Baccalà Ghiotto, a cod tradition of Sicily

Baccalà Ghiotto, a cod tradition of Sicily

Today baccalà, better known in English as cod, is part of the culinary traditions of every Italian region, yet this particular fish from the northern seas arrived in Italy following unusual routes.

Perhaps many know the story of the Venetian merchant who was shipwrecked in 1432 in the Lafoten Islands and who after his rescue began the stockfish trade in Venice and therefore in every part of the areas where the commerce of the Serenissima arrived.

In reality, the Normans, who came from the far north, brought with them some of their food traditions such as that of dried cod, thanks to the northern winds, stockfish or 'fish fingers'. It could have been easily transported either way but it's not baccalà.

The baccalà is always a cod but its conservation method changes and salt is used instead of the drying wind. The first to use this method seem to have been the Basques, the warrior people between Spain and France.

Despite the Normans, therefore, also in Sicily stockfish and cod arrived due to the trade with Venice and other countries. When they arrived on the island they were called "piscistoccu and baccalaru" and gave rise to many traditional dishes.

Today it is prepared any day of the year, but it was once eaten a lot on Fridays and during Lent. Not to mention some special days of the Christmas holidays and December 7 (eve of immaculate conception) and New Year's Eve.

Today I prepare what is the traditional dish of my family from Sciacca, a Baccalà Ghiotto (cod) that everyone was crazy about.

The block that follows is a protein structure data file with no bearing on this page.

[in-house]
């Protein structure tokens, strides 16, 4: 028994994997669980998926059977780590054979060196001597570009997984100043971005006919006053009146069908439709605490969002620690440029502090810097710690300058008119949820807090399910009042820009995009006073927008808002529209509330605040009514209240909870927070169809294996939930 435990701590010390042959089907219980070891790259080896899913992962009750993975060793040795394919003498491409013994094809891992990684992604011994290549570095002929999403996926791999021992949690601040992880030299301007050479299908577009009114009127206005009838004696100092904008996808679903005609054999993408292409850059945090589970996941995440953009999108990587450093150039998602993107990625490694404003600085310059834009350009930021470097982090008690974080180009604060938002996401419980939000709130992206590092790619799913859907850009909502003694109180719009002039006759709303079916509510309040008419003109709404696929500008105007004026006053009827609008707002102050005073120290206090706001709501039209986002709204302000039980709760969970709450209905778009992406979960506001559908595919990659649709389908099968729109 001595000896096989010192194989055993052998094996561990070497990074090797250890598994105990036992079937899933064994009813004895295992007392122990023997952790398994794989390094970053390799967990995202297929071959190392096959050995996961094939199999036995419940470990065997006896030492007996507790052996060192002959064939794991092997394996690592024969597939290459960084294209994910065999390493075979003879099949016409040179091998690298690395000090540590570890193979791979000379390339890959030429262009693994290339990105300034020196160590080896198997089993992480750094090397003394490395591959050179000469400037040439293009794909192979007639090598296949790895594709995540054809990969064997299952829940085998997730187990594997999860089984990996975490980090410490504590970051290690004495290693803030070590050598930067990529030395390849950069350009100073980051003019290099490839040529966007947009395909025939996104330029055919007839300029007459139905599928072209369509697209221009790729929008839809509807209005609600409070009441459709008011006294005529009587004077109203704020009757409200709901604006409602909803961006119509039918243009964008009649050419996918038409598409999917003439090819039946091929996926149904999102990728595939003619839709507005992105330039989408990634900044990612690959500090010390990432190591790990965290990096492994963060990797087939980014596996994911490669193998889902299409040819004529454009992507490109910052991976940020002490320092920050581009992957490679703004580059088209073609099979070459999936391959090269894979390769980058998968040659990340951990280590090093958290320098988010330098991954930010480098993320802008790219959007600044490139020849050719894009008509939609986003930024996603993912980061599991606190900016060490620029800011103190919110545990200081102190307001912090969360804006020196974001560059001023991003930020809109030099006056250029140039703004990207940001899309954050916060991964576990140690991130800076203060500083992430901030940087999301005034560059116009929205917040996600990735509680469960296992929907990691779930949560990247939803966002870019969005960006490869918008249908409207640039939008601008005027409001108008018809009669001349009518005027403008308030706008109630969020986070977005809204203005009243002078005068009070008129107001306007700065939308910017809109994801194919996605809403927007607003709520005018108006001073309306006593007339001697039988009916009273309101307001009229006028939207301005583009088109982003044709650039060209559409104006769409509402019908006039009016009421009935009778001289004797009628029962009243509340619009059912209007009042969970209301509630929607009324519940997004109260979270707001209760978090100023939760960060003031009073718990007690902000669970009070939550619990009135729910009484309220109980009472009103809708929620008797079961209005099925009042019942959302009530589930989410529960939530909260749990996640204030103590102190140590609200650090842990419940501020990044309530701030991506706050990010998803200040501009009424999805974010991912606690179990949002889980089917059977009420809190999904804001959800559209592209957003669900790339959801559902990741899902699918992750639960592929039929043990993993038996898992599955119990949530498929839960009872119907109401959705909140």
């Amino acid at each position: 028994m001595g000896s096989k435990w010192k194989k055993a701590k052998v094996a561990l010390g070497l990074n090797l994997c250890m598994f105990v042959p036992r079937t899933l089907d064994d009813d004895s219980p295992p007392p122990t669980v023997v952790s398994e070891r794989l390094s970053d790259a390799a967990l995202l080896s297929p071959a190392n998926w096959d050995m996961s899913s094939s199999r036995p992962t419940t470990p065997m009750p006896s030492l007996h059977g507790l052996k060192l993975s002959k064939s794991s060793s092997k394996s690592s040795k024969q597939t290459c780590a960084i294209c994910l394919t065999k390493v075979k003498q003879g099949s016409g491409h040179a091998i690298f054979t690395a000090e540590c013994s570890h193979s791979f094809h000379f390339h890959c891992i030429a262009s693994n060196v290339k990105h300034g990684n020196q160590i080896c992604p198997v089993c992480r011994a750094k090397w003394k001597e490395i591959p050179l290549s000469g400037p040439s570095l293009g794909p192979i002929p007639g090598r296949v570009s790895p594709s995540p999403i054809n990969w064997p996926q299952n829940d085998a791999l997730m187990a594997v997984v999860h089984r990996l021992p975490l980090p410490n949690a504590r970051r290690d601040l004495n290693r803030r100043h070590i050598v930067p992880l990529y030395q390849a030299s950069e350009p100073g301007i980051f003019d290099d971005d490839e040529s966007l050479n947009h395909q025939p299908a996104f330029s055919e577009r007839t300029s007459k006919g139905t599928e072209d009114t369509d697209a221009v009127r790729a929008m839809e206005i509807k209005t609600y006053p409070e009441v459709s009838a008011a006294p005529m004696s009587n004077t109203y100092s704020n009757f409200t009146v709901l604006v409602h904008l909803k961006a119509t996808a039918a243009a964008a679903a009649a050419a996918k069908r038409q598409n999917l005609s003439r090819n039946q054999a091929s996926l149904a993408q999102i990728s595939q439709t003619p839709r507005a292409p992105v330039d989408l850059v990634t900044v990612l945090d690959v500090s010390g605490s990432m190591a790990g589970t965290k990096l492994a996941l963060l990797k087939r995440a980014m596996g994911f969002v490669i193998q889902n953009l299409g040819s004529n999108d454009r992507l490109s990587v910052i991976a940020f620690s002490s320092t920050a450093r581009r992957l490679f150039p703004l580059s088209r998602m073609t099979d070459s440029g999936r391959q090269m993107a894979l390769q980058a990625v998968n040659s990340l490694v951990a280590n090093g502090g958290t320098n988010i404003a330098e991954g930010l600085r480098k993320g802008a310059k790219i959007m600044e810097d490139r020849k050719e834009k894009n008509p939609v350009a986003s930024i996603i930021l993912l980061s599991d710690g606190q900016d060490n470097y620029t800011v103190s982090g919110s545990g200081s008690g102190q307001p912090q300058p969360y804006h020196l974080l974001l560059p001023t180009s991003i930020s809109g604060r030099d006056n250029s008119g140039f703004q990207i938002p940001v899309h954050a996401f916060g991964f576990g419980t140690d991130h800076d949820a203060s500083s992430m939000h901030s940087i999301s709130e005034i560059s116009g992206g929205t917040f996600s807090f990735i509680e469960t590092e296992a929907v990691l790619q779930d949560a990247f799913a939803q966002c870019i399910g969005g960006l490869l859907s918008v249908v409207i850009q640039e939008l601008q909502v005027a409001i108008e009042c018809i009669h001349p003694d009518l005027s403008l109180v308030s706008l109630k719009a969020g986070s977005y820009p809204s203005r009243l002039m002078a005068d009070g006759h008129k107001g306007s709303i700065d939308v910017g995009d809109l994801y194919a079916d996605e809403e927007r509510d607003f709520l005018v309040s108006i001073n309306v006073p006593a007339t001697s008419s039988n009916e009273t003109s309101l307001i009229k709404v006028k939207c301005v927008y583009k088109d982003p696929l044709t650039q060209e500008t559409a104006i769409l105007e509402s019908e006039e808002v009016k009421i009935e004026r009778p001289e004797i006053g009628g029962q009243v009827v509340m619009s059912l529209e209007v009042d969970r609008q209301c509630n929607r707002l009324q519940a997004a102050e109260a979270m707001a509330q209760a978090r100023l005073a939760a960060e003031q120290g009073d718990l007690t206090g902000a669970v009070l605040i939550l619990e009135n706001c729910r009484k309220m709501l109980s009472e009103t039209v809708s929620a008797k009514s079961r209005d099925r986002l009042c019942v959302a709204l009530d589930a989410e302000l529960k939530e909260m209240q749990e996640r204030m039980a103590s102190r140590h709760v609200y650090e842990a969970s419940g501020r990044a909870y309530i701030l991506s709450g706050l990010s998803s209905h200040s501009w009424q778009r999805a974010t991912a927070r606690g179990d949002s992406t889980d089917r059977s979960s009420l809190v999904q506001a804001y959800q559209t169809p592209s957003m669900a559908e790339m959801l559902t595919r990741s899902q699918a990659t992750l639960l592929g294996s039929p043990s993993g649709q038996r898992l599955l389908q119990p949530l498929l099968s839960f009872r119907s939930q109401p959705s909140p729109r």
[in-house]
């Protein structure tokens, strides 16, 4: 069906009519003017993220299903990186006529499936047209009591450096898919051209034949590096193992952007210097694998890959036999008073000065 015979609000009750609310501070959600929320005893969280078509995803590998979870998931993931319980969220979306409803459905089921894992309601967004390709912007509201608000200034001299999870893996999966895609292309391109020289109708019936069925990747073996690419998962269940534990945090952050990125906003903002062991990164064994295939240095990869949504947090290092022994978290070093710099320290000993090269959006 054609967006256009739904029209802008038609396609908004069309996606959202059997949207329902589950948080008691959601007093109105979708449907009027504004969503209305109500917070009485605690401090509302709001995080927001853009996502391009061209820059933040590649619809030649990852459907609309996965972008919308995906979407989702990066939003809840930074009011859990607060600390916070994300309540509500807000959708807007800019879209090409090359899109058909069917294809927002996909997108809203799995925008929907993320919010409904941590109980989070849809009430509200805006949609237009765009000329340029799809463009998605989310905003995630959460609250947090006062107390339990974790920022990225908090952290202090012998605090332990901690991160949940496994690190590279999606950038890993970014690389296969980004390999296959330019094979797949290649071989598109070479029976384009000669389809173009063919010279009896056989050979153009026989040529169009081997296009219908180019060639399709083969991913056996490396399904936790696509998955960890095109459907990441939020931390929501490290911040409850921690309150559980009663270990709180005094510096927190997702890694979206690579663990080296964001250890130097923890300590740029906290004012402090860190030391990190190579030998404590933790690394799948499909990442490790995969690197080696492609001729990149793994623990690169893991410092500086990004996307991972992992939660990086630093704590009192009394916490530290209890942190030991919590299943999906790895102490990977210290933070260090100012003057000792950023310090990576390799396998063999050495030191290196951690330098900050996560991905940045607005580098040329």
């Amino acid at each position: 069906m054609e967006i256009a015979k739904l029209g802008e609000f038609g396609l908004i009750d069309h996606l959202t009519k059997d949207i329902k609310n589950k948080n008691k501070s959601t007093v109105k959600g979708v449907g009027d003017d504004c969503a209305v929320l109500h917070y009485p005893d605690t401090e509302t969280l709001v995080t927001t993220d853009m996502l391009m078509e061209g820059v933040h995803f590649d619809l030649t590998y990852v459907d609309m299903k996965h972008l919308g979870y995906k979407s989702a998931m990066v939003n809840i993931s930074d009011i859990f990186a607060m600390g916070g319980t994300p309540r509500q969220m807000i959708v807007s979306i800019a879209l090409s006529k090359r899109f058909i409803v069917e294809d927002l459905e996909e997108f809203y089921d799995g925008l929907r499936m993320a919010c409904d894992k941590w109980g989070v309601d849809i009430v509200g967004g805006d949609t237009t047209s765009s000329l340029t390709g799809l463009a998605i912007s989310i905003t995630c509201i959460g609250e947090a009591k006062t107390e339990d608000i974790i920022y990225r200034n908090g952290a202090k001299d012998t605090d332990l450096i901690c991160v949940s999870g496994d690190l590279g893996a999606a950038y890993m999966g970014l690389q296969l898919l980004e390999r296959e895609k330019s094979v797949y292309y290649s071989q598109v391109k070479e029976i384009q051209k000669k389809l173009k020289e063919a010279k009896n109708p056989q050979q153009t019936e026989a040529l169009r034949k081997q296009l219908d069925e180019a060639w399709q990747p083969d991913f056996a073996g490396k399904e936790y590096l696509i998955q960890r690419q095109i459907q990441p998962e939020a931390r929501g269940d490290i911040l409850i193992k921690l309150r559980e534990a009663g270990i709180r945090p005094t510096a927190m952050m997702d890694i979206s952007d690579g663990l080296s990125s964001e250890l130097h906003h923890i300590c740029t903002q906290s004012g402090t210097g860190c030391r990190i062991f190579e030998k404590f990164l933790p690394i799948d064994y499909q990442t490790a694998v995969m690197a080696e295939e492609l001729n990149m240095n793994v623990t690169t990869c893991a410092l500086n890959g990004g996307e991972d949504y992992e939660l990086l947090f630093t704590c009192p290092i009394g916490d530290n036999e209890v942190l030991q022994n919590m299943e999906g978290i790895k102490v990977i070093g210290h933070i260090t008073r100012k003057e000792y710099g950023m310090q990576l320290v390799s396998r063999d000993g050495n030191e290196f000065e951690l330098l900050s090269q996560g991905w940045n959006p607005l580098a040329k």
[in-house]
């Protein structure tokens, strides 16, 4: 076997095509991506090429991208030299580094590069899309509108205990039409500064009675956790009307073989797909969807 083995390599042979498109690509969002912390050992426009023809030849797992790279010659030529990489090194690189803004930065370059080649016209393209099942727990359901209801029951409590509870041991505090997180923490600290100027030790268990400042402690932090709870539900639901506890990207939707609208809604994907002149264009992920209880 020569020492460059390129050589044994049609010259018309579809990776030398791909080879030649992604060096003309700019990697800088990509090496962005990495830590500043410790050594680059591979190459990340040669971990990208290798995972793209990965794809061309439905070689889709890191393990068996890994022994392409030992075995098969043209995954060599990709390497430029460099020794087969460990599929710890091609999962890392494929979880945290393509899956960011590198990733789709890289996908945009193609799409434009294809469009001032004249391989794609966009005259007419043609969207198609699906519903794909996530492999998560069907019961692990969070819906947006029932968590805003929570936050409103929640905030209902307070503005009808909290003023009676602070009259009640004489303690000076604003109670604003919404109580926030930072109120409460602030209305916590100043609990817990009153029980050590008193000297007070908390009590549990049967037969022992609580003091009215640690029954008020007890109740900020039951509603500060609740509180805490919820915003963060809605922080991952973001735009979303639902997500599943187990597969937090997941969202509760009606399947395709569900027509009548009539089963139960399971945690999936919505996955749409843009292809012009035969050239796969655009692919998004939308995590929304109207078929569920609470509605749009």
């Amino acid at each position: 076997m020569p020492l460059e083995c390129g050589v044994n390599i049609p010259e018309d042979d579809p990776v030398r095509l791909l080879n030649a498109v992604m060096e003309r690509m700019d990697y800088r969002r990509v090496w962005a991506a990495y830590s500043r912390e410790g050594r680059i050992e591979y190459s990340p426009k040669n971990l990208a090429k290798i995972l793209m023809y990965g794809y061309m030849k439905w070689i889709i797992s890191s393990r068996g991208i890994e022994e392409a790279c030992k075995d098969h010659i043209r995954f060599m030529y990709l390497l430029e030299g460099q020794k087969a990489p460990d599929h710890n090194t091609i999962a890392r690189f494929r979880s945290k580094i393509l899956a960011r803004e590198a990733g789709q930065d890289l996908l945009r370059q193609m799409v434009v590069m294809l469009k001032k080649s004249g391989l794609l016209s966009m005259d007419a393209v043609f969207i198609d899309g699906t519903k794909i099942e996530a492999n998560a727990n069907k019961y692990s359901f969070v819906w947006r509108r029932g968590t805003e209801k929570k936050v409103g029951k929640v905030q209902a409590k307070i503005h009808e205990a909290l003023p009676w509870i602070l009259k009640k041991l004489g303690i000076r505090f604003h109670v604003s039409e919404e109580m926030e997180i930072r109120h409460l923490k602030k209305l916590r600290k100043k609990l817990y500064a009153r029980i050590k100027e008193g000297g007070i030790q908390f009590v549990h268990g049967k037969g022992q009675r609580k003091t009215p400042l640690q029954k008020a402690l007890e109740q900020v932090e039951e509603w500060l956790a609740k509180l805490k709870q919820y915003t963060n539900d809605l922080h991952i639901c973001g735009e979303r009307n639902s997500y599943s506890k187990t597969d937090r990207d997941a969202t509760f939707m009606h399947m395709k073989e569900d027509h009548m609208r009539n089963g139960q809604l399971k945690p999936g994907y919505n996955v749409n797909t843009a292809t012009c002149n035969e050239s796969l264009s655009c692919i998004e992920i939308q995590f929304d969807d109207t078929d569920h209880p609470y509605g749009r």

Ingredients and recipe for Baccalà Ghiotto:

  • cod
  • fresh spring onions
  • peeled tomatoes
  • pitted olives
  • potatoes
  • black pepper
  • coriander
  • raisins
  • Pine nuts
  • laurel
  • parsley

It all starts with desalting which is the longest phase without which we will not be able to eat cod. The cod is soaked the day before and the water is changed regularly to remove all the salt and to make the fish softer.

At this point the real recipe begins: fry the spring onions in olive oil. Once golden, add the peeled tomatoes and continue with a slow cooking. Then add the cod cut into large pieces.

When the cod is halfway cooked, add the potatoes cut into large pieces and the spices. Keep the flame low until cooking is complete.

Serve and sprinkle finely chopped fresh parsley.

Written by:
Betty Scaglione Cimò

Former art history teacher. Lecturer at the For.Com. For twenty years engaged in international real estate for the promotion of Sicily and in particular for the rebirth of small villages. For many...

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